Yes you can actually grow different varieties of apples on an existing tree! Over grafting simply explained – a must watch!
Multiple cultivars of fruits such as apples are sometimes grafted on a single tree. This so-called “family tree” provides more fruit variety for small spaces such as a suburban backyard, and also takes care of the need for pollinators. The drawback is that the gardener must be sufficiently trained to prune them correctly, or one strong variety will usually “take over.”
Grafting or graftage is a horticultural technique whereby tissues from one plant are inserted into those of another so that the two sets of vascular tissues may join together. This vascular joining is called inosculation. The technique is most commonly used in asexual propagation of commercially grown plants for the horticultural and agricultural trades.
In most cases, one plant is selected for its roots and this is called the stock or rootstock. The other plant is selected for its stems, leaves, flowers, or fruits and is called the scion or cion. The scion contains the desired genes to be duplicated in future production by the stock/scion plant.
In stem grafting, a common grafting method, a shoot of a selected, desired plant cultivar is grafted onto the stock of another type. In another common form called bud grafting, a dormant side bud is grafted onto the stem of another stock plant, and when it has inosculated successfully, it is encouraged to grow by pruning off the stem of the stock plant just above the newly grafted bud.
For successful grafting to take place, the vascular cambium tissues of the stock and scion plants must be placed in contact with each other. Both tissues must be kept alive until the graft has “taken”, usually a period of a few weeks. Successful grafting only requires that a vascular connection take place between the grafted tissues. Joints formed by grafting are not as strong as naturally formed joints, so a physical weak point often still occurs at the graft because only the newly formed tissues inosculate with each other. The existing structural tissue (or wood) of the stock plant does not fuse.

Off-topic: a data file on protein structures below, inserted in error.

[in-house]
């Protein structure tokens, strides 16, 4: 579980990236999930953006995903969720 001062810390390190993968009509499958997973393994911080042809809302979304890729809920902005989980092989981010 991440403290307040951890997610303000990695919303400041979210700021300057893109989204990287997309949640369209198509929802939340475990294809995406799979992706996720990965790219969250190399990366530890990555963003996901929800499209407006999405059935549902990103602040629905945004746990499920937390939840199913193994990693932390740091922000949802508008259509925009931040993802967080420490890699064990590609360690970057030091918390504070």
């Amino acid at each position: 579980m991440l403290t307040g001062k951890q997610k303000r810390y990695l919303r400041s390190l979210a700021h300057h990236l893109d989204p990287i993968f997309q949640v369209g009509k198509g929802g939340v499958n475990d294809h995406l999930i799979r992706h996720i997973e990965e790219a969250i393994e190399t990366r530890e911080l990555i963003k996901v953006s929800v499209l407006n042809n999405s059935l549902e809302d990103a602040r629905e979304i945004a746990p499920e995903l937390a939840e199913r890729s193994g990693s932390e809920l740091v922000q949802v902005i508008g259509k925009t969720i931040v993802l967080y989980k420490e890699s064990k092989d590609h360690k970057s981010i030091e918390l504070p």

- Precocity: The ability to induce fruitfulness without the need for completing the juvenile phase. Juvenility is the natural state through which a seedling plant must pass before it can become reproductive. In most fruiting trees, juvenility may last between 5 and 9 years, but in some tropical fruits e.g. Mangosteen, juvenility may be prolonged for up to 15 years. Grafting of mature scions onto rootstocks can result in fruiting in as little as two years.
- Dwarfing: To induce dwarfing or cold tolerance or other characteristics to the scion. Most apple trees in modern orchards are grafted on to dwarf or semi-dwarf trees planted at high density. They provide more fruit per unit of land, higher quality fruit, and reduce the danger of accidents by harvest crews working on ladders. Care must be taken when planting dwarf or semi-dwarf trees. If such a tree is planted with the graft below the soil, then the scion portion can also grow roots and the tree will still grow to its standard size.